Police Knock Down Family’s Door And Take Kids In Overnight Raid

In Chandler, Arizona, the Arizona Department of Child Safety (DCS) and the local police faced criticism after conducting an overnight raid on a family's home. The incident occurred because a 2-year-old unvaccinated toddler had a high fever. The child's mother initially took him to a clinic due to concerns about meningitis but changed her mind about going to the hospital when his condition improved. She informed the doctor that her son was better and expressed fears about DCS involvement due to his vaccination status, but she was reassured.

When the hospital notified the doctor that the child did not arrive, and the mother didn't answer her phone, the doctor contacted DCS, which then requested a welfare check. The police arrived at the family's home but were refused entry by the parents. Subsequently, a temporary custody order was obtained, justifying the forced entry into the home. Surveillance footage released by the father showed officers breaking down the door with guns drawn, causing outrage as such force is typically reserved for violent criminals.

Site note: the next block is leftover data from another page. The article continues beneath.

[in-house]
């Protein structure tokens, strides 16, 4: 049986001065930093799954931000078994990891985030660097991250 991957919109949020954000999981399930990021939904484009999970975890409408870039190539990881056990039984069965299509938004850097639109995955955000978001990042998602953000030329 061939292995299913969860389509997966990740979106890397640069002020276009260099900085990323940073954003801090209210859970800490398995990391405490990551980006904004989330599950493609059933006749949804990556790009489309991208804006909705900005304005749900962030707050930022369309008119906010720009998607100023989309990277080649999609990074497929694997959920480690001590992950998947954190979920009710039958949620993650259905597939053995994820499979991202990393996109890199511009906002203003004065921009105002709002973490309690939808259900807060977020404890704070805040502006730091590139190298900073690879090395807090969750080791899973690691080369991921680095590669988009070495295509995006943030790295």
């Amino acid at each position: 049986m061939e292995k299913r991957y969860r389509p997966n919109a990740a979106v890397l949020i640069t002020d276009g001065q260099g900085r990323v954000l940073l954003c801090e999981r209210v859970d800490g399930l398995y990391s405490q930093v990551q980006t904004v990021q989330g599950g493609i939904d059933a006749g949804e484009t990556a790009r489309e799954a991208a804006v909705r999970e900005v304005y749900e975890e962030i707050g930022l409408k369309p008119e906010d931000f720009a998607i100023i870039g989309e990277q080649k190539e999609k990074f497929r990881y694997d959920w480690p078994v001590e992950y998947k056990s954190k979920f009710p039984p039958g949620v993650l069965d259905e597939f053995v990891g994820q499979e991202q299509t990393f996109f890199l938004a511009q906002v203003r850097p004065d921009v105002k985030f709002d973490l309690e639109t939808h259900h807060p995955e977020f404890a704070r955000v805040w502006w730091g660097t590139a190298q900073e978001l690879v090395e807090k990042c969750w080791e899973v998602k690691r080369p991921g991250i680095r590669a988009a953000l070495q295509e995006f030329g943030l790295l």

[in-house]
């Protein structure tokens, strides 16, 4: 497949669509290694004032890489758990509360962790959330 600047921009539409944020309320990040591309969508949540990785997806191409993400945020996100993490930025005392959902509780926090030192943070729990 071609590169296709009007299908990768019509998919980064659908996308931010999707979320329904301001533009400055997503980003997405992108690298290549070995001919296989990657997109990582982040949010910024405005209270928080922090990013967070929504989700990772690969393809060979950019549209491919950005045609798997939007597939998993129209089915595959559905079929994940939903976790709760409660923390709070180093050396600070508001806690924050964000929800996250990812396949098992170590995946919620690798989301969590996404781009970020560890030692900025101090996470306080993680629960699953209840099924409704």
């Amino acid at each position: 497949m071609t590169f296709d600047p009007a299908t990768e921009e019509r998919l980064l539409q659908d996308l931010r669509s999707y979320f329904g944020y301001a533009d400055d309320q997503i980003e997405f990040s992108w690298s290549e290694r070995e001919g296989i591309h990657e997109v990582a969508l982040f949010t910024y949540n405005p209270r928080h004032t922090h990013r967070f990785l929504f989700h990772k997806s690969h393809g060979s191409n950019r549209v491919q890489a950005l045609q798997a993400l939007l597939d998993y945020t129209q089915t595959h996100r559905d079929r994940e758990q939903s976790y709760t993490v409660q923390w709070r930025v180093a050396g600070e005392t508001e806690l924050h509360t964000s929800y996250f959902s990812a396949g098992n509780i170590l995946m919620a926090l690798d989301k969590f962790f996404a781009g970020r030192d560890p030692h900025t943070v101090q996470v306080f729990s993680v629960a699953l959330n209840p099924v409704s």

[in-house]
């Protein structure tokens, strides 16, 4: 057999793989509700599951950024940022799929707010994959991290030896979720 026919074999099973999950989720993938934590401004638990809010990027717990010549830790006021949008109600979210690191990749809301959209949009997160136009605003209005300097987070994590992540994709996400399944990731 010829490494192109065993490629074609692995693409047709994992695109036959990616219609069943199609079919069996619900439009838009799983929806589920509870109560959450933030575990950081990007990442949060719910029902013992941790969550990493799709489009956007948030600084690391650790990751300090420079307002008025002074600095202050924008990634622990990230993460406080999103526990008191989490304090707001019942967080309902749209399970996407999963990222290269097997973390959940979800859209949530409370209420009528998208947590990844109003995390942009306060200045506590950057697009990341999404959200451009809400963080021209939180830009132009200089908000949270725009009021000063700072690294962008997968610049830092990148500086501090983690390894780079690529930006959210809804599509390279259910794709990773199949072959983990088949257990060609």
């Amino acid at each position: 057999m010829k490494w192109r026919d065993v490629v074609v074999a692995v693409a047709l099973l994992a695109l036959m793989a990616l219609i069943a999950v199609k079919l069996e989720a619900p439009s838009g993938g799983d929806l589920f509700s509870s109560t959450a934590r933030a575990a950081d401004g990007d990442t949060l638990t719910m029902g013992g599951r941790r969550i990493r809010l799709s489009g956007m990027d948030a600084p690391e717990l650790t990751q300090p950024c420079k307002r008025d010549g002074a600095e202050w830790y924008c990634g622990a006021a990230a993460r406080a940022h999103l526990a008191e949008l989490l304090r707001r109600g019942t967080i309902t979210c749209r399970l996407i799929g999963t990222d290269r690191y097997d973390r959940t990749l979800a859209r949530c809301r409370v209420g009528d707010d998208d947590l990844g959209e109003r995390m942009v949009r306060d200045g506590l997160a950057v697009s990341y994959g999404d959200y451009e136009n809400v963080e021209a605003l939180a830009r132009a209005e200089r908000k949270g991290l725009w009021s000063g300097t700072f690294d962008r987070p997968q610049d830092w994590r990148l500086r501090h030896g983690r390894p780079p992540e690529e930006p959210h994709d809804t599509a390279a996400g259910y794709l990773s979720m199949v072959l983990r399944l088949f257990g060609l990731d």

No criminal incidents were found, and neither parent was arrested. However, DCS obtained temporary custody orders for the sick child's siblings, who were placed in separate foster care homes while their grandparents were evaluated as potential caregivers. The parents were required to undergo psychological evaluations and complete a reunification plan before their children could be returned. Advocates and legislators criticized the handling of the case, questioning the extent of control given to doctors and DCS over parental decision-making. The incident sparked concern about the trauma experienced by the children and the use of force for a non-criminal situation.

State Representative Kelly Townsend expressed dismay over the government's intervention based solely on a fever disagreement between parents and a doctor. Lori Ford, a member of an oversight group for DCS, stated that the agency had no right to enter the family's home and take their children, especially considering the child's improved condition at the hospital. The incident raised concerns about parental rights and the potential overreach of authorities in similar cases.

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